|From:||Thomas R. Wier <trwier@...>|
|Date:||Monday, February 21, 2005, 23:19|
From: "David J. Peterson" <dedalvs@...>
> #1 wrote:
> > I'm now trying to find a good way to create the stress for my
> > conlang. But I'd want it to be natural AND regular
> Maybe Tom Wier can help me out on the details, but in my opinion,
> the one and only thing optimality theory (OT) is good for is creating
> regular, interesting stress systems.
I'd say this is somewhat of an exaggeration. Basically, from
the perspective of classical generative phonology of the late
1960s and 70s, when you have a conspiracy of rules operating
across the lexicon, you don't have many tools at your disposal
to work with. That's why in the late 70s and and 80s, people
started to introduce constraints on rule ontogeny. Thus, although
a language might have four or five completely different repair
strategies for achieving an optimal syllable structure, if you
have a constraint in the grammar, then, the story goes, you're
capturing the generalization in some sort of formal device.
The problem was that it wasn't obvious how constraints themselves
came about (aside from purely functional reasons). The real
break of OT away from this tradition is in getting rid of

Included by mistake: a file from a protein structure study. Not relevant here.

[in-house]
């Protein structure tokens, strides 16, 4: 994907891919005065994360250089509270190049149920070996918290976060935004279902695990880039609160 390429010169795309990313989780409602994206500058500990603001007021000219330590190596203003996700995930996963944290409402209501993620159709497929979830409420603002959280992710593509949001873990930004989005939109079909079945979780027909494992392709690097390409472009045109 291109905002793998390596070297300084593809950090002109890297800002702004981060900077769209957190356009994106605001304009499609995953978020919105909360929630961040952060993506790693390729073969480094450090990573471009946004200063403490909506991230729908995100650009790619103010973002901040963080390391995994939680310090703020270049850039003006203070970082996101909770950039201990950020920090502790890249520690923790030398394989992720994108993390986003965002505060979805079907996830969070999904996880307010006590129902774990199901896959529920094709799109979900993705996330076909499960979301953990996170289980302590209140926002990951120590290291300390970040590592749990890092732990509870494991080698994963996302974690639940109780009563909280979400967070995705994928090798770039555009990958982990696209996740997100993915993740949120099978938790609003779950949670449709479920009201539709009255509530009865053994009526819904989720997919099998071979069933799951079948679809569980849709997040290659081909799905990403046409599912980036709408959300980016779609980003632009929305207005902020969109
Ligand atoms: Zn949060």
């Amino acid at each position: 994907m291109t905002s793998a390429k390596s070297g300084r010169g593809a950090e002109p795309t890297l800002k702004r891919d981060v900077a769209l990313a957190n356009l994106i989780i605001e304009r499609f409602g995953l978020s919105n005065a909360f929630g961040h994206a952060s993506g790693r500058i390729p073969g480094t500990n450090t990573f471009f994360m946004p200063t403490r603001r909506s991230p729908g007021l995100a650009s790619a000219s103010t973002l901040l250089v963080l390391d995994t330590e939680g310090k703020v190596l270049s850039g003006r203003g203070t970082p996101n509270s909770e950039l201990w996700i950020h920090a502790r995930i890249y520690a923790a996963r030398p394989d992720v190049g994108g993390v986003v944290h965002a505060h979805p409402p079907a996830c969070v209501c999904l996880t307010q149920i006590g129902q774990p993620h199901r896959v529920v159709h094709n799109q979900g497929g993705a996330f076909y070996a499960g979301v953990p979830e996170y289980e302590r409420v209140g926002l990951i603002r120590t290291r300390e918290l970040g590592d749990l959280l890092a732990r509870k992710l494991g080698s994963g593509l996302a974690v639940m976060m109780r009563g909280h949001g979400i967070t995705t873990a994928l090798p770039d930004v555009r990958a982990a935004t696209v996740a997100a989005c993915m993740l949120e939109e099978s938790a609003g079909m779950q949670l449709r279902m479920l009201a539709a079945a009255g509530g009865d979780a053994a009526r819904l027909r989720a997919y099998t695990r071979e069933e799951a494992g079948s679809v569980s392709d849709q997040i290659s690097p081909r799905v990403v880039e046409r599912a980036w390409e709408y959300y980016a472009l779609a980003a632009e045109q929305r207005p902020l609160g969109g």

rule formalisms entirely: you simply have a constraint hierarchy
and a GEN function that map the input to and from the output
through potential output candidates.
> [Note: I don't mean that Tom should back
> me up on my opinion, but that I'm far removed from OT, and certainly
> don't want to look at it again, so what I'm about to explain might not
> be right.]
Well... I don't like OT much either, but for separate reasons.
Namely: even if you can reduce the candidate set to N^2 candidates
(where N is the number of constraints), as has recently been proven,
there's no reason at all to assume that this has some sort of
psychological reality. That is, if you take the psychological-reality
predictions of particular theories seriously, it just won't work, even
as a kind of algorithm whose output goes immediately into some kind of
memory storage system.
> According to OT, all stress systems are regular. If there's what
> looks like an irregularity in the language, it should fall out
> from ranked constraints, even if there's only one exception.
This is the ideal, yes, but I wouldn't say that most prosodic
phonologists think that you can eliminate underlying specification
of stress from all languages. This is particularly problematic for
stress-systems that arise from tonal systems, as in some Bantu
languages; I would think that tones are actually underlyingly
specified in most tonal languages. There is at least one dissertation
I can think of off the top of my head that deals with this issue:
John Alderete's, entitled _Morphologically Governed Accent in Optimality
Theory_, which mostly concerns Cupeno (Uto-Aztecan), but also some
Japanese and Russian data.
(For all who are interested, they will be able to find that dissertation
on the Rutgers Optimality Archive. If they have problems, I can upload
it to my website for downloading.)
Anyways, otherwise it was a pretty good synopsis of how OT views the
Thomas Wier "I find it useful to meet my subjects personally,
Dept. of Linguistics because our secret police don't get it right
University of Chicago half the time." -- octogenarian Sheikh Zayed of
1010 E. 59th Street Abu Dhabi, to a French reporter.
Chicago, IL 60637